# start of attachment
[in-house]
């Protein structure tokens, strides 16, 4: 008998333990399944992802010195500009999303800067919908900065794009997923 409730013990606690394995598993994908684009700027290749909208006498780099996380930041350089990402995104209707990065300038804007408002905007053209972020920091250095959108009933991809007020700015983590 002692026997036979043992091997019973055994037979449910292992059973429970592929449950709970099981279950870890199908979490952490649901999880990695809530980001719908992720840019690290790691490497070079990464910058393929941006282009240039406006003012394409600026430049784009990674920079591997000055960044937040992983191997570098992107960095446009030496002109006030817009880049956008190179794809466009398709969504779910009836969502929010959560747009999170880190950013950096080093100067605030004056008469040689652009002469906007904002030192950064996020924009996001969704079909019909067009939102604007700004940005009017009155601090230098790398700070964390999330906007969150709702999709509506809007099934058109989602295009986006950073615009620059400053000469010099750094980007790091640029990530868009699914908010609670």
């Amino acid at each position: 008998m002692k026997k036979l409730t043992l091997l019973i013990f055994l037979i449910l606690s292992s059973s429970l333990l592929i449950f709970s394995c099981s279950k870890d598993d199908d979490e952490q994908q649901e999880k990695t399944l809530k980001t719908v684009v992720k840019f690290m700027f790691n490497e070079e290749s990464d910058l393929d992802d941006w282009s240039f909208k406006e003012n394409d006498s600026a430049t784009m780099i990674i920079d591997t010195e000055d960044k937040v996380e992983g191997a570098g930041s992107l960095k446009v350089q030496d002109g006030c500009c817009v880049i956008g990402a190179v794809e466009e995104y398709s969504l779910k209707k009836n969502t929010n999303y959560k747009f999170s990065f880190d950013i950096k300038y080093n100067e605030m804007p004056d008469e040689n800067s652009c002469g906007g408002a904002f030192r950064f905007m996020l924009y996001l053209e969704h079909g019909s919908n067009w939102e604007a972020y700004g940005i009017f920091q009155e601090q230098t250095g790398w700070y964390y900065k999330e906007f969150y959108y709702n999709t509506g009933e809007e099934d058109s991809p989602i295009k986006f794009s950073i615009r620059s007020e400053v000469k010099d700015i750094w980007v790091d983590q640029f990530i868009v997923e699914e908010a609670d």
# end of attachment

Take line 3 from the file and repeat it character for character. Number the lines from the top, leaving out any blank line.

């Amino acid at each position: 008998m002692k026997k036979l409730t043992l091997l019973i013990f055994l037979i449910l606690s292992s059973s429970l333990l592929i449950f709970s394995c099981s279950k870890d598993d199908d979490e952490q994908q649901e999880k990695t399944l809530k980001t719908v684009v992720k840019f690290m700027f790691n490497e070079e290749s990464d910058l393929d992802d941006w282009s240039f909208k406006e003012n394409d006498s600026a430049t784009m780099i990674i920079d591997t010195e000055d960044k937040v996380e992983g191997a570098g930041s992107l960095k446009v350089q030496d002109g006030c500009c817009v880049i956008g990402a190179v794809e466009e995104y398709s969504l779910k209707k009836n969502t929010n999303y959560k747009f999170s990065f880190d950013i950096k300038y080093n100067e605030m804007p004056d008469e040689n800067s652009c002469g906007g408002a904002f030192r950064f905007m996020l924009y996001l053209e969704h079909g019909s919908n067009w939102e604007a972020y700004g940005i009017f920091q009155e601090q230098t250095g790398w700070y964390y900065k999330e906007f969150y959108y709702n999709t509506g009933e809007e099934d058109s991809p989602i295009k986006f794009s950073i615009r620059s007020e400053v000469k010099d700015i750094w980007v790091d983590q640029f990530i868009v997923e699914e908010a609670d």